How to choose a site design or theme for your website

The design of your website can be either as generic as the school uniform issued to kids, or as personal as the tailored outfit you put on this morning.

The one thing it does not have to be is ridiculously expensive, and that’s a lesson I learned from the field of interior design.

This might be hard to imagine, but the interior decoration of a home is a lot like a blog theme. Both are governed by certain aesthetics, both are highly personal choices, and they can both cost you a lot of money if you’re not careful.

A smart interior designer saves their clients money by having those clients clip photos from magazines which contain a color, design, fabric, or another element the client likes. All those clippings give the designer a better idea of what the client wants, making it easier to choose the decorations of a home.

The same general principle applies when it comes to picking a blog theme.

There are two general ways to pick a new blog theme; one requires an investment of time, and the other drains your pocketbook.

Your first option is to spend a lot of money having a theme made from scratch, and then modified to suit your whim. This can take weeks and cost you thousands of dollars (seriously), putting it outside the reach of most bloggers.

I know I can’t afford it; fortunately, there are cheaper options.

The second and better way to pick a blog theme is to spend some time browsing themes, and then choose one that almost fits your needs. Once chosen, you might just use the theme as is, or you can hire an expert such as myself to modify the theme so it looks exactly the way you want.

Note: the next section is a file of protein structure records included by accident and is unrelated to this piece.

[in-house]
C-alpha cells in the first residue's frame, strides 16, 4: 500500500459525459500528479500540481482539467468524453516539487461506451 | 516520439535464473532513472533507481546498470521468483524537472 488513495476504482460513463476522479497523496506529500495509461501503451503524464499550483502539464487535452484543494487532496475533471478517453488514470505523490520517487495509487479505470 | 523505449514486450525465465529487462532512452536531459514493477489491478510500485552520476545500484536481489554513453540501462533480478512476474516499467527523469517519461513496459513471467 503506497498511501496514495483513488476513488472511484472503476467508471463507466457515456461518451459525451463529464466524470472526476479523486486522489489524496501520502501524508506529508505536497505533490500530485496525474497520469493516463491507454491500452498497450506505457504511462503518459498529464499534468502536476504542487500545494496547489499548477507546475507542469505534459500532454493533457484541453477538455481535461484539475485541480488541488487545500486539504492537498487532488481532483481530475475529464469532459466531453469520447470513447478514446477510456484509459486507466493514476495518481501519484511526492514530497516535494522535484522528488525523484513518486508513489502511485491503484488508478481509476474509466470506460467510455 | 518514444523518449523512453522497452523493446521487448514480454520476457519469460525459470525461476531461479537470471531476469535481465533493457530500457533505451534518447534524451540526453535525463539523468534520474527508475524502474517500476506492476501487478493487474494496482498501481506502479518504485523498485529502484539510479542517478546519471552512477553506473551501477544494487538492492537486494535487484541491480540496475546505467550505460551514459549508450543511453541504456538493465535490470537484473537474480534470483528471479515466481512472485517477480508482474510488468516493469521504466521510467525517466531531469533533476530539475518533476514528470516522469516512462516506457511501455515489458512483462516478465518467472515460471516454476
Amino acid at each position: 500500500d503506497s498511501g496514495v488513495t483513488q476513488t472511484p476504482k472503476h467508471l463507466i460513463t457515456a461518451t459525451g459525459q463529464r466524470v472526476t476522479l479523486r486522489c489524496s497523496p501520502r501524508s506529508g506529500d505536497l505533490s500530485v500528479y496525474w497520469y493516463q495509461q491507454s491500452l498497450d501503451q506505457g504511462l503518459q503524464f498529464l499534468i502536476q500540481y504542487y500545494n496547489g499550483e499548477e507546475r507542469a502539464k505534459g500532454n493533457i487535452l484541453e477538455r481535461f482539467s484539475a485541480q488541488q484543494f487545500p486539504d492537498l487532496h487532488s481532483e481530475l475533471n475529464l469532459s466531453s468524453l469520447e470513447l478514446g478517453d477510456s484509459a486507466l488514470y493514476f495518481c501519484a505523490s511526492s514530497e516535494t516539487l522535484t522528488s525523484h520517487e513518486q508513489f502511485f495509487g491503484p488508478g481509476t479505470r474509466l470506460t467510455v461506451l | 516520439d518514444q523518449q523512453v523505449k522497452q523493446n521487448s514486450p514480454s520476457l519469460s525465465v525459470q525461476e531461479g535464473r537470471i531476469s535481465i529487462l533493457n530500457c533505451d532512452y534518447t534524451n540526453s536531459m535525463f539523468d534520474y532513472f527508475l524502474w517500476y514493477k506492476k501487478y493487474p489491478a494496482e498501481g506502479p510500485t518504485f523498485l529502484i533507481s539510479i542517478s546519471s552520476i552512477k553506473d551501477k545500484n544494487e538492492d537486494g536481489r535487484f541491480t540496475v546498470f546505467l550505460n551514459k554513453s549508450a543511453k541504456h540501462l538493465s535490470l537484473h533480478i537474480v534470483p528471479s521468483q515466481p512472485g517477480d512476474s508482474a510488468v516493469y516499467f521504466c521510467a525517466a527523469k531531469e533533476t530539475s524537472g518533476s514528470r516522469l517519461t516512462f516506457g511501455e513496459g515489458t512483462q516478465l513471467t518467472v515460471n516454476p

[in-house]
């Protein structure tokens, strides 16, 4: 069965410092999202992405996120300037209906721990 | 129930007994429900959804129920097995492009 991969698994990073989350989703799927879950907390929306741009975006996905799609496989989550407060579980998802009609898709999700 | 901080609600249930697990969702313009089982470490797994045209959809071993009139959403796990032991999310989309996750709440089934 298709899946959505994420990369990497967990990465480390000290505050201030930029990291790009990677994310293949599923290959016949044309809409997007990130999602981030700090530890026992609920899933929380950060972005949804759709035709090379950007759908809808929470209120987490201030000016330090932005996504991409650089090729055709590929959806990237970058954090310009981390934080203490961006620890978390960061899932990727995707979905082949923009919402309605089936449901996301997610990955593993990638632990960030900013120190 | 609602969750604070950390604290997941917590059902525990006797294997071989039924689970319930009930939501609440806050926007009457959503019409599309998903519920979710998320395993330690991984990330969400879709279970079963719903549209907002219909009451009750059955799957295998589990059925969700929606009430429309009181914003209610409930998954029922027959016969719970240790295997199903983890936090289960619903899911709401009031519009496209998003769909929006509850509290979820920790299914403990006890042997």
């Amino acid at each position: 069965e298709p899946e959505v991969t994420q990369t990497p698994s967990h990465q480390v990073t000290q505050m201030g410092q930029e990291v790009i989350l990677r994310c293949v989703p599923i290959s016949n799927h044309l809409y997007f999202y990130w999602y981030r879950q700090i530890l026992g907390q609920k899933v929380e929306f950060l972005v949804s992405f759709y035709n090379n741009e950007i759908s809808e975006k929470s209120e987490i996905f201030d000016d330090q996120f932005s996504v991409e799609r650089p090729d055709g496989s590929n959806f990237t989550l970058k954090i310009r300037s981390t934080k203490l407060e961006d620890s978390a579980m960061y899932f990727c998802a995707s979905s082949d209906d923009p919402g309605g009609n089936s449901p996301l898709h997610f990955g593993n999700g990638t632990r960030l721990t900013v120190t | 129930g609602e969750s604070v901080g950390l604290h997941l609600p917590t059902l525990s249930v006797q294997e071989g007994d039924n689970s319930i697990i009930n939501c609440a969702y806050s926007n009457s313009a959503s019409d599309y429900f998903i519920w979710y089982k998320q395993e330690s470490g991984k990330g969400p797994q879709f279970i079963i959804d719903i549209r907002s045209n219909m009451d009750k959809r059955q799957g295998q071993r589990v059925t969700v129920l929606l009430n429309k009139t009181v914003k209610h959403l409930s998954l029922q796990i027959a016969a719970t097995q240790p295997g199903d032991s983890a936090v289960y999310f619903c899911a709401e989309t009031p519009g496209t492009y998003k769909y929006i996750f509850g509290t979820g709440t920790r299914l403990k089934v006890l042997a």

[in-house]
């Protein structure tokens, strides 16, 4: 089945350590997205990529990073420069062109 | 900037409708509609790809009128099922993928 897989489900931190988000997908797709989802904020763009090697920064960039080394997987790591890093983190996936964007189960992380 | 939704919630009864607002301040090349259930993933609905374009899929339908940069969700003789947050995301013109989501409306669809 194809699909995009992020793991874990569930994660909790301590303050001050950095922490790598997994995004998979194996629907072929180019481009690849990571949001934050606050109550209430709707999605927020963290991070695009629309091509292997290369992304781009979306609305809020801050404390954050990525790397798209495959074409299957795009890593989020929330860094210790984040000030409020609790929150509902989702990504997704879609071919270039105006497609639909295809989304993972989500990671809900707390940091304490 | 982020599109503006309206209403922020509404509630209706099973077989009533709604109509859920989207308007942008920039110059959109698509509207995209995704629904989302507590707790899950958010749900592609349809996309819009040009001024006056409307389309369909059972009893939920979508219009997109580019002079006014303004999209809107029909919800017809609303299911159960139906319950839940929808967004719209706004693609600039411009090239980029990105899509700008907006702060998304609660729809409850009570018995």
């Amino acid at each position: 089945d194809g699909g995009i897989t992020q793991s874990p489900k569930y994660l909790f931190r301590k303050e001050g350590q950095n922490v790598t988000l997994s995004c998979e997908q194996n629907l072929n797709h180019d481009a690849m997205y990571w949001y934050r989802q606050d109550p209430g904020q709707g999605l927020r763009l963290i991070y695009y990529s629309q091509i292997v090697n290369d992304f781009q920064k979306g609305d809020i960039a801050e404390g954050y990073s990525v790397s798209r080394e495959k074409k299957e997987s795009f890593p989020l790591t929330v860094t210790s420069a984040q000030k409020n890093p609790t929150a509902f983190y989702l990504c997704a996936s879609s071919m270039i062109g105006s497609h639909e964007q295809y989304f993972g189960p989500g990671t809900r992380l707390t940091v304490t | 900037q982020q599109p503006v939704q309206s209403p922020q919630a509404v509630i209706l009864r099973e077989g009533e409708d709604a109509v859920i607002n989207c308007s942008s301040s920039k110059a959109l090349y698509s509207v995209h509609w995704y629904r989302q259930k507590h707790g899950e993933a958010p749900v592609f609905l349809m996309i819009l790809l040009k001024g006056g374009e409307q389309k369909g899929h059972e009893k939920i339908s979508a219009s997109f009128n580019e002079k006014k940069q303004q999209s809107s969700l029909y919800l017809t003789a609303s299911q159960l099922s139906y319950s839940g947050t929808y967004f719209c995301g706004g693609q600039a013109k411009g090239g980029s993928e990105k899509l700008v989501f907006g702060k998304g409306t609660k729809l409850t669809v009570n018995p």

If you like the theme the way it is, good.

But if you want the theme to be modified, I can give you a few tips on how you can save yourself some money.

Each time you try a site theme, ask yourself what you like and dislike about the theme. Take careful notes about the details, and try to be specific. This will help you better understand what you like and it will make it easier for you to explain your preferences to whoever is working with you to modify the theme.

Allow me to give you an example.

I choose the theme for this site, and I modified it myself, but it was not really so simple as that.  I installed over two dozen different themes on this site before I settled on this theme, and each time I looked at a theme I asked myself what it was missing, what I liked, and what I thought was ugly.

This gave me a better understanding of what I wanted this site to look like, and I was able to use that insight to modify this theme so it looked just the way I wanted.

If you take good notes then that will help me modify your theme to your satisfaction.

image by Wicker Paradise

Nate Hoffelder

View posts by Nate Hoffelder
After six plus years of running The Digital Reader, Nate is a veteran web publisher with experience in design, maintenance, recovery, and troubleshooting. What little he doesn't know, he can learn.

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